• If you tend to engage in negative self-talk, you can shift the narrative into a more empowering one. Every evening, make a list of your successes for the day (no matter how big or small), as well as a list of your strengths and how you will be able to use them on the following day. If nothing comes to mind, write about a major or minor obstacle you faced in the past, and how you were able to overcome it.

 

 

 

9.   Speak with a therapist:

 

  • If you find that you're dealing with negative thinking and can't quite seem to find a way out of it, it's important to reach out to a mental health professional. Sometimes our thought patterns are rooted in unresolved trauma, negative limiting core beliefs, chronic stress, collective pain, grief, or mood and personality disorders. If this is the case, ignoring recurring intrusive negative thoughts and painful feelings won't make them go away, and they will likely become worse over time. Speaking with a professional will help you to release stress, identify the source of the imbalance, and work toward a solution in a supportive and healing environment.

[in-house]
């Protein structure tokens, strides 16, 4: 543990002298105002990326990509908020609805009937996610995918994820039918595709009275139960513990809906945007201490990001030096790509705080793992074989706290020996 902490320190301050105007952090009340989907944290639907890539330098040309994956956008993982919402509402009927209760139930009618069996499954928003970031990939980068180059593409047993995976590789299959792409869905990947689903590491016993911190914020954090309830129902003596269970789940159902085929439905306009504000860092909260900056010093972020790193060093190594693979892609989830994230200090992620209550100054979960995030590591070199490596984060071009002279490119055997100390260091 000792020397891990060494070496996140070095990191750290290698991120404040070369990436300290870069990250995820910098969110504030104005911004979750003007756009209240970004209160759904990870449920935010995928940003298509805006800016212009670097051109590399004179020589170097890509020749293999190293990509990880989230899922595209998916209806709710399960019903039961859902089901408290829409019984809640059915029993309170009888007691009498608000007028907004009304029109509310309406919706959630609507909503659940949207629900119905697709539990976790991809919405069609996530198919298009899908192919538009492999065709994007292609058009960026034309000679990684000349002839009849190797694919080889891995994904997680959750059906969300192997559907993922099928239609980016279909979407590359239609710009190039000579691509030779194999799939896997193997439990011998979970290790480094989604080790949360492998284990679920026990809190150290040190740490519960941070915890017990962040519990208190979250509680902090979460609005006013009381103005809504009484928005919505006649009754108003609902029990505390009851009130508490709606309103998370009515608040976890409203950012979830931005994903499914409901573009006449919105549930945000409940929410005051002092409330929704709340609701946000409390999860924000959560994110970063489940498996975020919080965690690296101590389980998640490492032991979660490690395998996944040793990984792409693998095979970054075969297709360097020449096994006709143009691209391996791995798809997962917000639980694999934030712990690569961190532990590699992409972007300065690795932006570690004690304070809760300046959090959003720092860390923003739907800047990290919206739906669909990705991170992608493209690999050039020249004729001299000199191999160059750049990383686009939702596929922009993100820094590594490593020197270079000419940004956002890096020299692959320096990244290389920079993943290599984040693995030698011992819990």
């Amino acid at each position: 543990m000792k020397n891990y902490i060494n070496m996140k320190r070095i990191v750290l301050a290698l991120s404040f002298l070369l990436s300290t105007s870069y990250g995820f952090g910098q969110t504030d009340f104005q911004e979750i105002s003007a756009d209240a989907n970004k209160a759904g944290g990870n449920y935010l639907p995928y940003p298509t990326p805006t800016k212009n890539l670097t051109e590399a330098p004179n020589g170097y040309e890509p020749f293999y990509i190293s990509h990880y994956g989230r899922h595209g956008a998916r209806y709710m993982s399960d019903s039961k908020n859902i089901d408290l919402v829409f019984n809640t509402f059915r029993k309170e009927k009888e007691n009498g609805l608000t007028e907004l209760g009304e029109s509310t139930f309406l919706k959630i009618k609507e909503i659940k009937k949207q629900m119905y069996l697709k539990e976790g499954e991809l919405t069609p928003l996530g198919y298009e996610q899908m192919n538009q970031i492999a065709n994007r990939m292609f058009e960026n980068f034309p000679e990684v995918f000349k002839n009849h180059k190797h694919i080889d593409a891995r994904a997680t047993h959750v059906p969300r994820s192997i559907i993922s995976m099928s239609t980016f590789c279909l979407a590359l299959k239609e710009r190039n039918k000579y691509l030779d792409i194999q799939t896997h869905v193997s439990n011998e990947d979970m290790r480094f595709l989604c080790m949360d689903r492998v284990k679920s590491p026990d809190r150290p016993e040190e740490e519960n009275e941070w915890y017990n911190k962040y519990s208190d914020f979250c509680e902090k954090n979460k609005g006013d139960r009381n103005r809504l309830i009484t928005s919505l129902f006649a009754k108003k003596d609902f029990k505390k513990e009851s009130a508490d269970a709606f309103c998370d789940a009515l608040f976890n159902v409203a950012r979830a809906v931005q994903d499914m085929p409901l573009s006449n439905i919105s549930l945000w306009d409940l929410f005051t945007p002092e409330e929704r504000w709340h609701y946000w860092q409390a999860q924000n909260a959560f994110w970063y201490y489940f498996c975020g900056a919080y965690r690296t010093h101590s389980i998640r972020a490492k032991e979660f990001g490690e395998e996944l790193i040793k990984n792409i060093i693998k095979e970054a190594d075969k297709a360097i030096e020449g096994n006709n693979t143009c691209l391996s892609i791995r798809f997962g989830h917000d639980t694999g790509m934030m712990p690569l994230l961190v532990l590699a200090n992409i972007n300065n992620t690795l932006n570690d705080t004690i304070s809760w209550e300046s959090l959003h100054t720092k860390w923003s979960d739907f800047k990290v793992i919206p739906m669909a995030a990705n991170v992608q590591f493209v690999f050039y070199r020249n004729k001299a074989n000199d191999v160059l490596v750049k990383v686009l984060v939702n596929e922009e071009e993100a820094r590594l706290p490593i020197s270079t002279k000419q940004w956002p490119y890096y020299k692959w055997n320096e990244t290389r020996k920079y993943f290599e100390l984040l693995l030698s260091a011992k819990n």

As with any new practice, it takes time and consistency to develop your capacity for mindfulness. The more you practice these tools, the easier it will become to interrupt negative thinking and gain command over your thoughts and emotions over time.